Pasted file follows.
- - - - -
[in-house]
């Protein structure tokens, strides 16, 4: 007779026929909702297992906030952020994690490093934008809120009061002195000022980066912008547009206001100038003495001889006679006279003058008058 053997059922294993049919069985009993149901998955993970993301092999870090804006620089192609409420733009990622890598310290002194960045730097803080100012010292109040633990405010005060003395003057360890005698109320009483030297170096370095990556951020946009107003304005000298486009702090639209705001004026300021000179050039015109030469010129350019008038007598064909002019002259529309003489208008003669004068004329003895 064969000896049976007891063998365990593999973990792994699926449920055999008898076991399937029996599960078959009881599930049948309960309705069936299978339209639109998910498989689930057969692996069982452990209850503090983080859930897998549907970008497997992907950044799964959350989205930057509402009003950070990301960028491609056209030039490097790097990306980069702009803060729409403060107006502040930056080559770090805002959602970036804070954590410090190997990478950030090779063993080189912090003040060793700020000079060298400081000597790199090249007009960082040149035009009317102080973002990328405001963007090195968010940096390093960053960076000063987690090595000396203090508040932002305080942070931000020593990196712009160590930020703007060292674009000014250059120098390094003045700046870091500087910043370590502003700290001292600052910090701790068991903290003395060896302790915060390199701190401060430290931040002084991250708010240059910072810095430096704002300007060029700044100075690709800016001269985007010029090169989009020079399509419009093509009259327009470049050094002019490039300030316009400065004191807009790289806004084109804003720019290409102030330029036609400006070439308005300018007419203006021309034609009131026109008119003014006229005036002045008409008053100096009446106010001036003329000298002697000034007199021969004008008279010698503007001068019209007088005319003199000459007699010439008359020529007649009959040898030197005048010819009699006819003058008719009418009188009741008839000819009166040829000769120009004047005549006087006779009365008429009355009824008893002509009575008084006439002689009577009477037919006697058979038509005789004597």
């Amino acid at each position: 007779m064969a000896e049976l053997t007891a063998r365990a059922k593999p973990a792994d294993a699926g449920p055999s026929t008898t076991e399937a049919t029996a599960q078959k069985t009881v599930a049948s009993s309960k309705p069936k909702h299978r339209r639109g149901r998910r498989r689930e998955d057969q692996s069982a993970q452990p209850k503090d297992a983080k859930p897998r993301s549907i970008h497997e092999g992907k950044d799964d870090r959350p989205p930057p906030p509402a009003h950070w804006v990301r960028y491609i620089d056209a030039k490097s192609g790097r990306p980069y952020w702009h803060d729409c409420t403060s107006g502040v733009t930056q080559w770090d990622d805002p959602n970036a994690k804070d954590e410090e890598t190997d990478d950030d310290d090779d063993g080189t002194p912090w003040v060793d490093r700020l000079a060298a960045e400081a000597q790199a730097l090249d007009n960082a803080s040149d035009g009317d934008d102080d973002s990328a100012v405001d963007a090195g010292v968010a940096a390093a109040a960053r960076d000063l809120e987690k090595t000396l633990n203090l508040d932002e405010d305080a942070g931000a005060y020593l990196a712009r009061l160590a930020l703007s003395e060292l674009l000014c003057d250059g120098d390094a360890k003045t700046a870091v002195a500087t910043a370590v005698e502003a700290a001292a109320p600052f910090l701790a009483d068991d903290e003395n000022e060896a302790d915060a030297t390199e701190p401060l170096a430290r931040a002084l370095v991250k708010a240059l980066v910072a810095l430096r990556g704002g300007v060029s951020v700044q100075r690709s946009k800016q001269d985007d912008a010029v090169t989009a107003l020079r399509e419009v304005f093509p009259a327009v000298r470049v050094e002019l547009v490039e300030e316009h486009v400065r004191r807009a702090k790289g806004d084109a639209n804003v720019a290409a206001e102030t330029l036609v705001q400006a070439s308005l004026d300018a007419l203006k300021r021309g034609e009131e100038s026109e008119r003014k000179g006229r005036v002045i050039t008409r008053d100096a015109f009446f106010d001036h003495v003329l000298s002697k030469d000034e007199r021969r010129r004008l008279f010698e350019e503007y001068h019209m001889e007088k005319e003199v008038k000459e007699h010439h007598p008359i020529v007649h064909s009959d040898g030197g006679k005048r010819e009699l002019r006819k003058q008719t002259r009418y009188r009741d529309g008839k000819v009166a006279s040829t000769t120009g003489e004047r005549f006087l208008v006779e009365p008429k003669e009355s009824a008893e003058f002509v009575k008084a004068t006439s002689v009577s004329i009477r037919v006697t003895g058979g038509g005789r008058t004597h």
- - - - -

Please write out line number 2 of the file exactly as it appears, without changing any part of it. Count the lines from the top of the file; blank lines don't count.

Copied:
């Protein structure tokens, strides 16, 4: 007779026929909702297992906030952020994690490093934008809120009061002195000022980066912008547009206001100038003495001889006679006279003058008058 053997059922294993049919069985009993149901998955993970993301092999870090804006620089192609409420733009990622890598310290002194960045730097803080100012010292109040633990405010005060003395003057360890005698109320009483030297170096370095990556951020946009107003304005000298486009702090639209705001004026300021000179050039015109030469010129350019008038007598064909002019002259529309003489208008003669004068004329003895 064969000896049976007891063998365990593999973990792994699926449920055999008898076991399937029996599960078959009881599930049948309960309705069936299978339209639109998910498989689930057969692996069982452990209850503090983080859930897998549907970008497997992907950044799964959350989205930057509402009003950070990301960028491609056209030039490097790097990306980069702009803060729409403060107006502040930056080559770090805002959602970036804070954590410090190997990478950030090779063993080189912090003040060793700020000079060298400081000597790199090249007009960082040149035009009317102080973002990328405001963007090195968010940096390093960053960076000063987690090595000396203090508040932002305080942070931000020593990196712009160590930020703007060292674009000014250059120098390094003045700046870091500087910043370590502003700290001292600052910090701790068991903290003395060896302790915060390199701190401060430290931040002084991250708010240059910072810095430096704002300007060029700044100075690709800016001269985007010029090169989009020079399509419009093509009259327009470049050094002019490039300030316009400065004191807009790289806004084109804003720019290409102030330029036609400006070439308005300018007419203006021309034609009131026109008119003014006229005036002045008409008053100096009446106010001036003329000298002697000034007199021969004008008279010698503007001068019209007088005319003199000459007699010439008359020529007649009959040898030197005048010819009699006819003058008719009418009188009741008839000819009166040829000769120009004047005549006087006779009365008429009355009824008893002509009575008084006439002689009577009477037919006697058979038509005789004597």